Sea Hares Save Selves with Smell-Stopping Secretion
Imagine a bloodhound trying to hunt wearing nose plugs. That’s how the spiny lobster feels after being squirted by a substance called opaline by the sea hare, its natural prey. Georgia State researchers have discovered that opaline gunks up a lobster’s antennules, reducing its sense of smell and allowing the sea hare to escape unharmed.
Sea hares also squirt ink, which contains chemical that are noxious to lobsters. Charles Derby, the Regents’ Professor of Neurology and Biology, along with graduate students Tiffany Love-Chezem and Juan Aggio, was the first to figure out exactly how opaline works.
The researchers began their experiments by painting lobsters’ antennules with opaline extract. Then, the researchers presented the lobsters with shrimp juice, and measured the electrical activity in the lobsters’ chemosensory and motor neurons.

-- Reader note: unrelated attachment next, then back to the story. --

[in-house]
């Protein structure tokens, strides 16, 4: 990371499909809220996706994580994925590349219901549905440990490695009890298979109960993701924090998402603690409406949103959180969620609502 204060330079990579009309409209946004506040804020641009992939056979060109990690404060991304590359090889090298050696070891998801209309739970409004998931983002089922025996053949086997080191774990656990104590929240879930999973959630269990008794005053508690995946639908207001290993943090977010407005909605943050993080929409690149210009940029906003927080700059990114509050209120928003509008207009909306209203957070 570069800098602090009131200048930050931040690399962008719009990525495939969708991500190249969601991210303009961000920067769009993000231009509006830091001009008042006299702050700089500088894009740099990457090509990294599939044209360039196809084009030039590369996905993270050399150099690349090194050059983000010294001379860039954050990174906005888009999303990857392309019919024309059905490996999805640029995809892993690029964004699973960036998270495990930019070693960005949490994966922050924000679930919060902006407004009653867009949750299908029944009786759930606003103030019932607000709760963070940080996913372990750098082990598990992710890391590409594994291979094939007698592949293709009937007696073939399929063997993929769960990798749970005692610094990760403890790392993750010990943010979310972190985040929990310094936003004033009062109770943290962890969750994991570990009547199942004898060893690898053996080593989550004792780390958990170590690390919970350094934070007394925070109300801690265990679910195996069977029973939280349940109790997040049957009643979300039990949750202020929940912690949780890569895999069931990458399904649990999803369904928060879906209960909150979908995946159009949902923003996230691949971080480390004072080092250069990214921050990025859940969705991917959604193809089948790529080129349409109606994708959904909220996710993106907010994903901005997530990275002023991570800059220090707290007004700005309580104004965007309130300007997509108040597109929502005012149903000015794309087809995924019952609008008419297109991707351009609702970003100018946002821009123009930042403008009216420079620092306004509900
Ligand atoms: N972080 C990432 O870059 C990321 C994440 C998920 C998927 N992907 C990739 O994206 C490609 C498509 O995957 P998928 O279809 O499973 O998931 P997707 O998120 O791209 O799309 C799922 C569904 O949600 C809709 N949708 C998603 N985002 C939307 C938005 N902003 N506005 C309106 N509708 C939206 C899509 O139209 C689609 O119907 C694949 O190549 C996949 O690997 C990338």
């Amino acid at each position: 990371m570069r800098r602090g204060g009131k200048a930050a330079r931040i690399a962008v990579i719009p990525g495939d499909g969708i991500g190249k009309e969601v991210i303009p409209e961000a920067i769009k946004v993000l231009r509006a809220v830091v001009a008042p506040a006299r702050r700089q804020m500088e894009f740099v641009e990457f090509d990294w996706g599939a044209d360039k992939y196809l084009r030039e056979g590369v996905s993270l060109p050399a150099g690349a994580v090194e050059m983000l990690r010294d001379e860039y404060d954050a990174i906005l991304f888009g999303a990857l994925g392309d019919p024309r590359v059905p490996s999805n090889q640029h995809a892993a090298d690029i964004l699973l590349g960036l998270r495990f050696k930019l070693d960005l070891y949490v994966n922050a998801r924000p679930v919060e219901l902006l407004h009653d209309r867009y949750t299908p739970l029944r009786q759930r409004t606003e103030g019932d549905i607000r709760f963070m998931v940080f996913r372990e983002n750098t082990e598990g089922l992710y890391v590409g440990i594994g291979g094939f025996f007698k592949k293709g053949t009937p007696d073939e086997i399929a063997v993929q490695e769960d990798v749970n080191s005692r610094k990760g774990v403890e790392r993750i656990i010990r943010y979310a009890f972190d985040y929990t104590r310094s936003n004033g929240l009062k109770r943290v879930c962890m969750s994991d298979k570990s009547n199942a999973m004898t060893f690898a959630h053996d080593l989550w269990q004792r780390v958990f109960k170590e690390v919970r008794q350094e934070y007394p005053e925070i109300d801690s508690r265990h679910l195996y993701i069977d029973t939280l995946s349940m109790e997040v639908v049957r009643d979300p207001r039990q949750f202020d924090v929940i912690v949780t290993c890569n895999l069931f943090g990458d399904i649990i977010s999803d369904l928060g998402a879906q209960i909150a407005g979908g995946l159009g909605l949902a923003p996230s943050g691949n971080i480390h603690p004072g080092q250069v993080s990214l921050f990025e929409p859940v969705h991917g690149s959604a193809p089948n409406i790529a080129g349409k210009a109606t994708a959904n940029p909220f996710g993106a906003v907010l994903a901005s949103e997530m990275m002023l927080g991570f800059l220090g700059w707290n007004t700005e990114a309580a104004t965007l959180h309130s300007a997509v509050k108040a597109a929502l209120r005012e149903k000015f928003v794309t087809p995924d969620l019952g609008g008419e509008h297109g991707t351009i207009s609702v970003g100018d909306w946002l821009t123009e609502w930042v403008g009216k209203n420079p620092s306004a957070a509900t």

Both sets of neurons showed only a muted response, showing that the smell of the shrimp juice simply wasn’t getting through. The team tried the experiment again, painting the antennules with some of the non-sticky components of opaline. This time, the lobsters and their neurons responded strongly to the shrimp juice, showing that stickiness was the key to opaline’s powers